Alice “calls” the coin flip but only tells Bob a commitment to her call,
    Bob flips the coin and reports the result,
    Alice reveals what she committed to,
    Bob verifies that Alice’s call matches her commitment,
    If Alice’s revelation matches the coin result Bob reported, Alice wins.
    For Bob to be able to skew the results to his favor, he must be able to understand the call hidden in Alice’s commitment. If the commitment scheme is a good one, Bob cannot skew the results. Similarly, Alice cannot affect the result if she cannot change the value she commits to.

  • Melllvar@startrek.website
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    2 months ago

    All participants select their own random whole number and publish it to the group. All participants add all the numbers together. The result is either odd or even (heads/tails) and everyone arrives at the same result independently.

        • AndrasKrigare@beehaw.org
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          2 months ago

          The last person would still decide the outcome. They could keep choosing values for whatever function until it produces their desired result and then post that.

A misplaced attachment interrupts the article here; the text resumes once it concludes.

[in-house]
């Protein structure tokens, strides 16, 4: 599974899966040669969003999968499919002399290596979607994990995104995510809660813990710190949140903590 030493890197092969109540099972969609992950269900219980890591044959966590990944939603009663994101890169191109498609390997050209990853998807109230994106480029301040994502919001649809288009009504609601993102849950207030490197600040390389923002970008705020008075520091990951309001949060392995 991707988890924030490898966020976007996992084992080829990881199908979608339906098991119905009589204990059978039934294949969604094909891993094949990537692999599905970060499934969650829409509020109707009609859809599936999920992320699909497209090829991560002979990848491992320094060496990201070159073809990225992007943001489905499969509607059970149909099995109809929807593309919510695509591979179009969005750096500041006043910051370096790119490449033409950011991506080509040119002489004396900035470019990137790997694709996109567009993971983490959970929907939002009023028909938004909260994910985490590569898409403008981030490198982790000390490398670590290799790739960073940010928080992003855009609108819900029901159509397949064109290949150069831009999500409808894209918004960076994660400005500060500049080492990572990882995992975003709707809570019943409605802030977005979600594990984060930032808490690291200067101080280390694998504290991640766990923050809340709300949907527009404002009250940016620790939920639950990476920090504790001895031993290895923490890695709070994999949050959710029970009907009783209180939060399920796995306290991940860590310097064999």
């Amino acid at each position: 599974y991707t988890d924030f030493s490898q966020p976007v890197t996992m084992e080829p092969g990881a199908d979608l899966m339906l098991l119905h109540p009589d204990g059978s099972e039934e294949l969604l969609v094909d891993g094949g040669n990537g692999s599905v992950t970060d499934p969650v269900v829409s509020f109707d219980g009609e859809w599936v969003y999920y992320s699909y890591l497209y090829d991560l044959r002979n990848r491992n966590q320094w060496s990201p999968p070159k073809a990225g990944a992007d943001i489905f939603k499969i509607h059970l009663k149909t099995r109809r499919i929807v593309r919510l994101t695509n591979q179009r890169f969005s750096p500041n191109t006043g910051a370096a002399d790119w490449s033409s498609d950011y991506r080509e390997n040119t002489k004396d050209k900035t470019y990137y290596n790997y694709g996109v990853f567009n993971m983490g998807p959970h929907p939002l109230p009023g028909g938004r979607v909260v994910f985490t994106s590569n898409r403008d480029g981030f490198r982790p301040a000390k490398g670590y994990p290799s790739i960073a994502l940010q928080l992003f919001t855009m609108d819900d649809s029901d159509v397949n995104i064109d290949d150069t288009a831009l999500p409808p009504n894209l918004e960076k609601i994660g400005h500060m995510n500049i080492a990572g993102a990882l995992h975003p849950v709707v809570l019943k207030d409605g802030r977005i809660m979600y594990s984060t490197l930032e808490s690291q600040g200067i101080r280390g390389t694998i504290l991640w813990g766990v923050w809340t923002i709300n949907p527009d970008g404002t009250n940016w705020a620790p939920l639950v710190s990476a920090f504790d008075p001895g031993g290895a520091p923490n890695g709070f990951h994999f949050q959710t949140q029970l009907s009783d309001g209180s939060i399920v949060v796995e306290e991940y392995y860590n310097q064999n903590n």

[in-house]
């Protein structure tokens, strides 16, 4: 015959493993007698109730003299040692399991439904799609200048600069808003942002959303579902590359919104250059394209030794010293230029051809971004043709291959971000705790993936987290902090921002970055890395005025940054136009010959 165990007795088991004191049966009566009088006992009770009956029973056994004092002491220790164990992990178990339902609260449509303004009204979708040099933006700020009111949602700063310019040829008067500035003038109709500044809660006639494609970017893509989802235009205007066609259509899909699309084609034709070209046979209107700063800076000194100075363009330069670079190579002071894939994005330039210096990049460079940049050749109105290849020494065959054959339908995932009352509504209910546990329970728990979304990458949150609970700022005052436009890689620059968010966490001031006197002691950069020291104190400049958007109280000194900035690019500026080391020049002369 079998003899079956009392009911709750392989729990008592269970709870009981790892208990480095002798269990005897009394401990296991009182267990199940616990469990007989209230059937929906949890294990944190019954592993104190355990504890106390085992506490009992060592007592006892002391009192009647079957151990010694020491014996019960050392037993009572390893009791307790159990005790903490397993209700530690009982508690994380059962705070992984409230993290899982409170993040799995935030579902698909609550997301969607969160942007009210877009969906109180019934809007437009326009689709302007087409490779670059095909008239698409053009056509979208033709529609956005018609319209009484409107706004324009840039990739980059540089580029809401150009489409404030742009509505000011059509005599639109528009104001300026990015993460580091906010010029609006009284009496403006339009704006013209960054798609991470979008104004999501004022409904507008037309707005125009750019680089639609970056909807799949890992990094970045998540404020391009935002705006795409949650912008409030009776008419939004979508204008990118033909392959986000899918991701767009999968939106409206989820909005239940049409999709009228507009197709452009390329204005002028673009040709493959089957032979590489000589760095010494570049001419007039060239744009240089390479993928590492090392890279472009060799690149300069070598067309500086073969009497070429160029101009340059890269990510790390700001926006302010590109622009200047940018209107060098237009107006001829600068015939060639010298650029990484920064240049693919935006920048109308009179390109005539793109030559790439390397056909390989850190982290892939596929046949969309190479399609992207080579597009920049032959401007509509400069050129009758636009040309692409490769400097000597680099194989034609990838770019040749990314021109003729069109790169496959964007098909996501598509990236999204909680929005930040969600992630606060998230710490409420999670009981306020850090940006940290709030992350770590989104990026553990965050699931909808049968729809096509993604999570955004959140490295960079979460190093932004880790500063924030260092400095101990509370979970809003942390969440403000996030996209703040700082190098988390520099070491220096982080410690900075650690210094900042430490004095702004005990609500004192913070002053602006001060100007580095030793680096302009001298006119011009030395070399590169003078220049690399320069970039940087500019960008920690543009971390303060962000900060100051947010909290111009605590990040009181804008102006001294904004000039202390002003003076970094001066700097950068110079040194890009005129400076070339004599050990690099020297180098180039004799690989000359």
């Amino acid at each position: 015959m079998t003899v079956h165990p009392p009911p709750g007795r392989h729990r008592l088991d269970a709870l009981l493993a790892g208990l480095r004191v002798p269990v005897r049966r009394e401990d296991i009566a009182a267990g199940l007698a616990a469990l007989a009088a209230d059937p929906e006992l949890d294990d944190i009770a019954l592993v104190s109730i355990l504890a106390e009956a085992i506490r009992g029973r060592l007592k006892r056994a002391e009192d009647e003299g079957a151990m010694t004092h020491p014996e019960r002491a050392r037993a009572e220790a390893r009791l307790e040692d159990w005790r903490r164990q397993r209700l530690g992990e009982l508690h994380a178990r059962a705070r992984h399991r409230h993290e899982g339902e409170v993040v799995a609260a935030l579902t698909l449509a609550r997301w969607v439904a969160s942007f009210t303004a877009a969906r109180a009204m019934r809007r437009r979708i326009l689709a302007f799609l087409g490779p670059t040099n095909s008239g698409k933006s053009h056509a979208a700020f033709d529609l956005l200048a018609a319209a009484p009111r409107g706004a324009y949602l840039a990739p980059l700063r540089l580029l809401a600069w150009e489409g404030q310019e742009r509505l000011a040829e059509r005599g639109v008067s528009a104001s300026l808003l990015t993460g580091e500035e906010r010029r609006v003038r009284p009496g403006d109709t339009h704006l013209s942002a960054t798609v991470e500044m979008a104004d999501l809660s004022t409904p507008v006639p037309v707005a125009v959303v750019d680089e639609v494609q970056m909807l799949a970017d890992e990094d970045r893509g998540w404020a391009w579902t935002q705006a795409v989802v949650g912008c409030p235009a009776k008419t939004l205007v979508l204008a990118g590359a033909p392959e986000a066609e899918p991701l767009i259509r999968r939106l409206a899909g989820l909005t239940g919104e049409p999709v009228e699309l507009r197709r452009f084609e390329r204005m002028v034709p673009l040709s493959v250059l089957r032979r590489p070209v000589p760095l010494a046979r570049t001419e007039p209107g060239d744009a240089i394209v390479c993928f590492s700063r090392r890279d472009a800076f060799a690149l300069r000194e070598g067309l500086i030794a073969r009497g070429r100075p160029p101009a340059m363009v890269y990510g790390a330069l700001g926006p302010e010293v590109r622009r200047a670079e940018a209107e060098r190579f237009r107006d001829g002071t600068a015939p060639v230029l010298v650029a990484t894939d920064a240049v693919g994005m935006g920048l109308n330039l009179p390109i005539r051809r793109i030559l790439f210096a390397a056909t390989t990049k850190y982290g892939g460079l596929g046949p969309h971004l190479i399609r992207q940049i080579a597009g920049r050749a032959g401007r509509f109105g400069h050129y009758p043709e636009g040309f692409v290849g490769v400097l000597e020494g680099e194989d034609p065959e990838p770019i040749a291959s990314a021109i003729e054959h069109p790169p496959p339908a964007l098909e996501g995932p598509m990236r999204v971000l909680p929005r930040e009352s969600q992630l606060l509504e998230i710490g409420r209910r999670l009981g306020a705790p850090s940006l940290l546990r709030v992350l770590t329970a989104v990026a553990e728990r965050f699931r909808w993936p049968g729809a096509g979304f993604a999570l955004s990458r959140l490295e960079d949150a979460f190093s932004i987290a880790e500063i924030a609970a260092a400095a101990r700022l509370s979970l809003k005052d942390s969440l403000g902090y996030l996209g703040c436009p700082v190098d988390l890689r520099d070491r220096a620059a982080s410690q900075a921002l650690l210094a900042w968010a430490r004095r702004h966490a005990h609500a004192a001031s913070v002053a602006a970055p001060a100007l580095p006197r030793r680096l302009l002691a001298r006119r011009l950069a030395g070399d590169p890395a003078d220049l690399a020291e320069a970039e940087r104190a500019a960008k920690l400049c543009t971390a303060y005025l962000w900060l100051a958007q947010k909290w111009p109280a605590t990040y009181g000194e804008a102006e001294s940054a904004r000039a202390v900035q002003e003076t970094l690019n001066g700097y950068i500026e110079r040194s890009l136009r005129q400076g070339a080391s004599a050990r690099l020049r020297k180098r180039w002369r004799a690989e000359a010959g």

What you would want instead is for everyone to post a (salted) hash, and after the hashes are posted, reveal what the original numbers were and then publicly add them. Everyone could verify everyone else’s numbers against those hashes.

          • mub@lemmy.ml
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            2 months ago

            Could you do it in 2 phases? First, everyone selects a random partner and exchanges their random number. Each pair then has a result that is locked in. Then everyone submits their result to be summed up as already suggested (Pos/neg = heads/tails).

            If there are an uneven number of players, then one player makes a three-some.

            • AndrasKrigare@beehaw.org
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              2 months ago